Friday, July 19, 2002

Have you noticed that everyone needs to hear a slightly different thing when they're upset?

For some, they just need to be told that everything will work out ok. That doesn't do me much good, because I knowthings will work out, I'm an optimist after all. It makes it worse to be told that when I'm unhappy because it merely emphasizes what's going on in my head: you fucking idiot, what the hell are you crying for? There's NOTHING WRONG…are you such a pathetic little freak that you can't even let yourself be happy any more?

Even though I know it's counterproductive, I still fight it, even though I know it's a part of me, and that it will go away: I 'm still learning to ride it out. Knowing that it willgo away makes me want it to be gone, right now, no loitering, no excuses. If it's going to go anyway, why does it need to happen at all?

It seems horribly calculated that I know exactly what goes on in my head when I have a crying jag, or anxiety attack, or whatever you want to call it, and yet I can't talk myself down. It makes me feel as though I'm putting it on. If I really wanted to I could just damn well stop blubbering. But of course, its' exactly that mentality that makes them worse.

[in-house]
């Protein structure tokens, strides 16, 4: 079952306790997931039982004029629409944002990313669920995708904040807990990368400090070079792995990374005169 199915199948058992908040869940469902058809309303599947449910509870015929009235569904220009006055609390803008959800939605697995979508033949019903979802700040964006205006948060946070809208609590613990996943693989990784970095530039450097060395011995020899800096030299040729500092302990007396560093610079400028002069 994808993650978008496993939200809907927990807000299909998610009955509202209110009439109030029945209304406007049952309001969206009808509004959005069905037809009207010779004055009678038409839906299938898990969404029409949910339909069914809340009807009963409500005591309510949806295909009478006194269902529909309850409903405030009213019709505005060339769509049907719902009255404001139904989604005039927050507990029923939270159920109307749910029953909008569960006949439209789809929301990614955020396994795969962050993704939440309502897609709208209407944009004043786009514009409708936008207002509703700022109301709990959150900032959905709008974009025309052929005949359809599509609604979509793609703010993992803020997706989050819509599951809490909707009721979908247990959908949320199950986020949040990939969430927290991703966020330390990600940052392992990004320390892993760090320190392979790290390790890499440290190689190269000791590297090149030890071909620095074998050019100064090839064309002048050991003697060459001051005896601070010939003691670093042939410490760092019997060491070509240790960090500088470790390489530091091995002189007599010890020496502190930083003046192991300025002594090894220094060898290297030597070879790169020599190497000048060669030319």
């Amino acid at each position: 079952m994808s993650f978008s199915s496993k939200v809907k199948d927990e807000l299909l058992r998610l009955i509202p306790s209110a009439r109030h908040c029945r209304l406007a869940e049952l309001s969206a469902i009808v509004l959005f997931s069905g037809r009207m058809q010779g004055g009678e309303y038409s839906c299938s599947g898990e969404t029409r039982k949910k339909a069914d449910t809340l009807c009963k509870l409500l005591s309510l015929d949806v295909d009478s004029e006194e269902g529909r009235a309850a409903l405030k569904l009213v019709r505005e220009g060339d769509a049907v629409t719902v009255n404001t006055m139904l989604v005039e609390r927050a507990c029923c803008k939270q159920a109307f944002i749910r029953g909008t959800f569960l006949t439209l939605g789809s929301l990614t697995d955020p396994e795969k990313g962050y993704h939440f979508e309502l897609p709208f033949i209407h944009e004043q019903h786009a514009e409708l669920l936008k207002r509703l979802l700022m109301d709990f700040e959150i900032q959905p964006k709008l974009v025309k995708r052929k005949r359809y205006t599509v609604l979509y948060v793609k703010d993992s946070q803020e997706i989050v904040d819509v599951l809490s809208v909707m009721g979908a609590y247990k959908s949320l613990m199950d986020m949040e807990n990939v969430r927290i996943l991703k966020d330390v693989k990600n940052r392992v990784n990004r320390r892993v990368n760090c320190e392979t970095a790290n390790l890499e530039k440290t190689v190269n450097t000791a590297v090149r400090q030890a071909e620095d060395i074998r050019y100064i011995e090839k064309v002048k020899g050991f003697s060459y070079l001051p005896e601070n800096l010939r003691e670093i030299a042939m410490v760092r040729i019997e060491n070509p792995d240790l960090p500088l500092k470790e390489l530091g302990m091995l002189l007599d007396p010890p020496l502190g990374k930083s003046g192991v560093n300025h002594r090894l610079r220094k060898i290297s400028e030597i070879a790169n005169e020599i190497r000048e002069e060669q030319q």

So how would you take it if I walk up to you perfectly calmly and said "it would probably help if you knew this: I get these anxiety attacks sometimes, I might shake, I'll almost certainly cry, and I won't really be able to tell you what's going on…the best thing you can do is hold me really tight and tell me it's ok to be upset, tell me to relax, tell me to let it out, tell me you understand, but don't tell me there's nothing to worry about, because that's part of the problem…"?

Is it just my paranoia that tells me most people would respond to that by thinking I'm angling for sympathy? I know a couple of people have responded to something similar by telling me I’m fucking crazy and why don't I just snap out of it?

I'm still learning to ride it out.

Hold on tight.

Just. Ride. It. Out.

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